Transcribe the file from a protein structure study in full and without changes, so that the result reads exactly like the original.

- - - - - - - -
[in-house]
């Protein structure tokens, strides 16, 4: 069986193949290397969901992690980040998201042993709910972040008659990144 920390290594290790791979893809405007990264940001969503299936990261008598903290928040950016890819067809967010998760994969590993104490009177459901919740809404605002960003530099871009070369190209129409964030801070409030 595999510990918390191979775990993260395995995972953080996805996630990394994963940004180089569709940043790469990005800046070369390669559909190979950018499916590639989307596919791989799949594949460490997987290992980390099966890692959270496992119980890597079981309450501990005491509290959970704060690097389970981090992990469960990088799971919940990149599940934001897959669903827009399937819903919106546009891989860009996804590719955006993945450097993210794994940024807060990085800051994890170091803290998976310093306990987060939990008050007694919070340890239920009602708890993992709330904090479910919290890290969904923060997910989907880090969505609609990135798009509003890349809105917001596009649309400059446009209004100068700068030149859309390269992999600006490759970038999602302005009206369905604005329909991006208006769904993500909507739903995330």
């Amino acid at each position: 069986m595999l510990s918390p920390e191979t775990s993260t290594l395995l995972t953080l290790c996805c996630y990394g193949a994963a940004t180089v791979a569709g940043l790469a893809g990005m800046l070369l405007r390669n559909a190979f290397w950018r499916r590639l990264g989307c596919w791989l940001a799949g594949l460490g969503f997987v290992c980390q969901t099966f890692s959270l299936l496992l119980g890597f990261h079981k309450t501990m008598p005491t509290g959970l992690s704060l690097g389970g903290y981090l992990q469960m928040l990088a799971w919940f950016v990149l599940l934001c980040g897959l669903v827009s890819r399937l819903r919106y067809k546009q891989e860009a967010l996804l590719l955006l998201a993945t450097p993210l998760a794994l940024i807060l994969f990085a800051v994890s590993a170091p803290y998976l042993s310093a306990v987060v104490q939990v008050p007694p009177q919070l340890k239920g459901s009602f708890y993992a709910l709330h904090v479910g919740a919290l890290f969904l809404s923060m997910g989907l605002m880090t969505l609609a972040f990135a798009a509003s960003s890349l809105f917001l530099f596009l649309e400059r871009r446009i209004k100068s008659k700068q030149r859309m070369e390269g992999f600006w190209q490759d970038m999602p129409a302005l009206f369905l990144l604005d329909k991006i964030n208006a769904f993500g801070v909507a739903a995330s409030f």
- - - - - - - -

[in-house]
């Protein structure tokens, strides 16, 4: 069986193949290397969901992690980040998201042993709910972040008659990144 920390290594290790791979893809405007990264940001969503299936990261008598903290928040950016890819067809967010998760994969590993104490009177459901919740809404605002960003530099871009070369190209129409964030801070409030 595999510990918390191979775990993260395995995972953080996805996630990394994963940004180089569709940043790469990005800046070369390669559909190979950018499916590639989307596919791989799949594949460490997987290992980390099966890692959270496992119980890597079981309450501990005491509290959970704060690097389970981090992990469960990088799971919940990149599940934001897959669903827009399937819903919106546009891989860009996804590719955006993945450097993210794994940024807060990085800051994890170091803290998976310093306990987060939990008050007694919070340890239920009602708890993992709330904090479910919290890290969904923060997910989907880090969505609609990135798009509003890349809105917001596009649309400059446009209004100068700068030149859309390269992999600006490759970038999602302005009206369905604005329909991006208006769904993500909507739903995330």
């Amino acid at each position: 069986m595999l510990s918390p920390e191979t775990s993260t290594l395995l995972t953080l290790c996805c996630y990394g193949a994963a940004t180089v791979a569709g940043l790469a893809g990005m800046l070369l405007r390669n559909a190979f290397w950018r499916r590639l990264g989307c596919w791989l940001a799949g594949l460490g969503f997987v290992c980390q969901t099966f890692s959270l299936l496992l119980g890597f990261h079981k309450t501990m008598p005491t509290g959970l992690s704060l690097g389970g903290y981090l992990q469960m928040l990088a799971w919940f950016v990149l599940l934001c980040g897959l669903v827009s890819r399937l819903r919106y067809k546009q891989e860009a967010l996804l590719l955006l998201a993945t450097p993210l998760a794994l940024i807060l994969f990085a800051v994890s590993a170091p803290y998976l042993s310093a306990v987060v104490q939990v008050p007694p009177q919070l340890k239920g459901s009602f708890y993992a709910l709330h904090v479910g919740a919290l890290f969904l809404s923060m997910g989907l605002m880090t969505l609609a972040f990135a798009a509003s960003s890349l809105f917001l530099f596009l649309e400059r871009r446009i209004k100068s008659k700068q030149r859309m070369e390269g992999f600006w190209q490759d970038m999602p129409a302005l009206f369905l990144l604005d329909k991006i964030n208006a769904f993500g801070v909507a739903a995330s409030f």